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Development News

Kent County Recycling Center in Grand Rapids adds education component, sort-free recycling

Deborah Johnson Wood

The next school environmental class to tour the new $11.5 million Kent County Recycling and Education Center will learn about the county's upcoming new single-stream recycling method from a bird's-eye view of the action a catwalk that extends over the sorting equipment.

The new center at 977 Wealthy St. SW is nearly complete, and work crews are training on the new sorting equipment, says Dennis Kmiecik, Kent County's solid waste division director.

"The schools are emphasizing recycling in their curriculum," he says. "We got overwhelmed with tours in our old facility (322 Bartlett SW). So in the new facility we invested in a classroom that can seat 80 people and has all the new technology."

Interior windows allow students to observe workers and equipment from the classroom. What they'll see will be state-of-the-art sorting equipment that can handle a much higher capacity of recycled waste than the current equipment, all sorting from a single stream that contains plastic, glass, metal and paper waste products.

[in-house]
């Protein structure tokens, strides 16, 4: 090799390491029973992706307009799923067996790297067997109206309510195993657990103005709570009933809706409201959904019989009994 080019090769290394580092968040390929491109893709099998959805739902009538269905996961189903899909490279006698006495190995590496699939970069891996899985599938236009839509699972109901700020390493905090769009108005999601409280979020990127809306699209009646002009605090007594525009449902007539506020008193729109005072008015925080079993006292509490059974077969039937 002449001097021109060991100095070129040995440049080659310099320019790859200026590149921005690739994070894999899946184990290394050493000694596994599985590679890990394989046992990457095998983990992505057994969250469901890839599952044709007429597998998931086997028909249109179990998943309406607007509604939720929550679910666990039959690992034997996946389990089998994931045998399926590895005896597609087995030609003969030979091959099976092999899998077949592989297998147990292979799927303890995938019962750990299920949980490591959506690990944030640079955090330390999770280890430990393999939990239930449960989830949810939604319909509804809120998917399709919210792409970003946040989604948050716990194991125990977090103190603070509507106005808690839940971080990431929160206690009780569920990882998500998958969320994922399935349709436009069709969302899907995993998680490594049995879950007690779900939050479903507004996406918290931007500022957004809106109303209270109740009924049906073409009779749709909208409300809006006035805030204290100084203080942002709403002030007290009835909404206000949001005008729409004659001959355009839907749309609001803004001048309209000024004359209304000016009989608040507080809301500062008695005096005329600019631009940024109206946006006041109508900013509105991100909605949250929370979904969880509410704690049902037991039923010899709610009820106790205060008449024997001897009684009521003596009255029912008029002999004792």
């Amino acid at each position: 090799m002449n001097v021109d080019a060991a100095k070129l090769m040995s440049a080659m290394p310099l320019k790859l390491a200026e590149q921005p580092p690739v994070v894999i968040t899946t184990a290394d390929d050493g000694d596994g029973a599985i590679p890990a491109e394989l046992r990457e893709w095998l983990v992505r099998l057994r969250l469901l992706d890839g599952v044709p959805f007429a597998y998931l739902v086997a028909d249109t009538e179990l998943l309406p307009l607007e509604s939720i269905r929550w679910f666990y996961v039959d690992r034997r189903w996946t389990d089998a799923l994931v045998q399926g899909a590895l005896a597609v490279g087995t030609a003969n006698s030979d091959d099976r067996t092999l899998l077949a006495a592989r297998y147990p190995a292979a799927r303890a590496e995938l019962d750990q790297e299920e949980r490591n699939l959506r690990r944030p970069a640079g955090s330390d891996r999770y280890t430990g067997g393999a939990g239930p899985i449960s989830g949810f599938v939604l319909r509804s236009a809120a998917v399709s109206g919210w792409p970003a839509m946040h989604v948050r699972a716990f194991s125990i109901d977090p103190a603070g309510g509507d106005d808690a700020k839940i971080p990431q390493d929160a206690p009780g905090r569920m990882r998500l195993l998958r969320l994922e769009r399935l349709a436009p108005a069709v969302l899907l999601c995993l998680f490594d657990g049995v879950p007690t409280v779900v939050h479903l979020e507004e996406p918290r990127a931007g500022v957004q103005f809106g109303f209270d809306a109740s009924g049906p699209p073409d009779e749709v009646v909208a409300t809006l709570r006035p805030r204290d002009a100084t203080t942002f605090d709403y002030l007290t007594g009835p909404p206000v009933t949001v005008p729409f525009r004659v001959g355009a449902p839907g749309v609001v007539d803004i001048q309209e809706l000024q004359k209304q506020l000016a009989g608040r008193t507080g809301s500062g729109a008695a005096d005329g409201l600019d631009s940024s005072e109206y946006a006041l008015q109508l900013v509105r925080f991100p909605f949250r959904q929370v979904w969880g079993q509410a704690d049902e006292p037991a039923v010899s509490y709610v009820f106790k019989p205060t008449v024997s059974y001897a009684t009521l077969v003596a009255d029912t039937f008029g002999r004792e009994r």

With single-stream, Kent County residents and businesses will no longer need to sort recyclables into separate bins, but can place them all in one cart they can wheel to the curb.

Kmiecik expects the city of Grand Rapids to offer 30-, 68- and 90-gallon carts, free. Individual haulers outside the city will determine what carts to offer customers and the cost, if any.

The change will take place mid-July, with how-to information available within the next week or so, Kmiecik says.

The new process should reduce the recycle center's operating expenses, but Kmiecik isn't making predictions on how much.

"We were running 13 hours a day, six days a week, with 90 to 100 community service workers each day," he says. "Now it will be eight hours a day, five days a week with a minimum of 20 people."

Kmiecik hopes the new process will mean more people will recycle. He says Grand Rapids has a 45 percent residential recycling rate; countywide the number is only 20 percent.

Source: Dennis Kmiecik, Kent County Recycling and Education Center

Deborah Johnson Wood is development news editor for Rapid Growth Media. She can be contacted at deborah@rapidgrowthmedia.com. Development News tips can be sent to info@rapidgrowthmedia.com.

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